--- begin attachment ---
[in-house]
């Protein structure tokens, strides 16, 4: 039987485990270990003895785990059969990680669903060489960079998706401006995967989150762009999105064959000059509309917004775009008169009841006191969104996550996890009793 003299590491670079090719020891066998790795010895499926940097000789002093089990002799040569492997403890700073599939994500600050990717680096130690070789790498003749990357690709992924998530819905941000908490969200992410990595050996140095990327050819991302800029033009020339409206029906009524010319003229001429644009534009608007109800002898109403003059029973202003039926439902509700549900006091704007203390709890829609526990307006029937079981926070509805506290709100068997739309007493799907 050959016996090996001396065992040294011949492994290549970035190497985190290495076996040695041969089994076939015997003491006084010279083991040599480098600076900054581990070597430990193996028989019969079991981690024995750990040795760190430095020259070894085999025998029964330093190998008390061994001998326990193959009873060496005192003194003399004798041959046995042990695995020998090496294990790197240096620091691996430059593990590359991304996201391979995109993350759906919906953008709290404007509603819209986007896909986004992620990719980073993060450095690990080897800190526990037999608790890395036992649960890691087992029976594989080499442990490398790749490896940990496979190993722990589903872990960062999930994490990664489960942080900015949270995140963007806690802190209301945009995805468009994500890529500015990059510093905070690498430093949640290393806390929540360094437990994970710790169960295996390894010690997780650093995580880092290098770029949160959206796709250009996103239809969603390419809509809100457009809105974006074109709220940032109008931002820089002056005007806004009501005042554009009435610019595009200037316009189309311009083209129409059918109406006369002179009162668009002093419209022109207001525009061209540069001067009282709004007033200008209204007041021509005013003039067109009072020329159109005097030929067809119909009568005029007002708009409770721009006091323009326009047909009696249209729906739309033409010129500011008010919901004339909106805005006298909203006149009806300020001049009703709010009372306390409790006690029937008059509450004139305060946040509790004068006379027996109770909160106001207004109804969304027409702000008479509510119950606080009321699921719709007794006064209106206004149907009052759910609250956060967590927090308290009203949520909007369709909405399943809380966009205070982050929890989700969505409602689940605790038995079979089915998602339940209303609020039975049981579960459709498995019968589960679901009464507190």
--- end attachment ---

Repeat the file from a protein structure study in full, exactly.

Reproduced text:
[in-house]
């Protein structure tokens, strides 16, 4: 039987485990270990003895785990059969990680669903060489960079998706401006995967989150762009999105064959000059509309917004775009008169009841006191969104996550996890009793 003299590491670079090719020891066998790795010895499926940097000789002093089990002799040569492997403890700073599939994500600050990717680096130690070789790498003749990357690709992924998530819905941000908490969200992410990595050996140095990327050819991302800029033009020339409206029906009524010319003229001429644009534009608007109800002898109403003059029973202003039926439902509700549900006091704007203390709890829609526990307006029937079981926070509805506290709100068997739309007493799907 050959016996090996001396065992040294011949492994290549970035190497985190290495076996040695041969089994076939015997003491006084010279083991040599480098600076900054581990070597430990193996028989019969079991981690024995750990040795760190430095020259070894085999025998029964330093190998008390061994001998326990193959009873060496005192003194003399004798041959046995042990695995020998090496294990790197240096620091691996430059593990590359991304996201391979995109993350759906919906953008709290404007509603819209986007896909986004992620990719980073993060450095690990080897800190526990037999608790890395036992649960890691087992029976594989080499442990490398790749490896940990496979190993722990589903872990960062999930994490990664489960942080900015949270995140963007806690802190209301945009995805468009994500890529500015990059510093905070690498430093949640290393806390929540360094437990994970710790169960295996390894010690997780650093995580880092290098770029949160959206796709250009996103239809969603390419809509809100457009809105974006074109709220940032109008931002820089002056005007806004009501005042554009009435610019595009200037316009189309311009083209129409059918109406006369002179009162668009002093419209022109207001525009061209540069001067009282709004007033200008209204007041021509005013003039067109009072020329159109005097030929067809119909009568005029007002708009409770721009006091323009326009047909009696249209729906739309033409010129500011008010919901004339909106805005006298909203006149009806300020001049009703709010009372306390409790006690029937008059509450004139305060946040509790004068006379027996109770909160106001207004109804969304027409702000008479509510119950606080009321699921719709007794006064209106206004149907009052759910609250956060967590927090308290009203949520909007369709909405399943809380966009205070982050929890989700969505409602689940605790038995079979089915998602339940209303609020039975049981579960459709498995019968589960679901009464507190």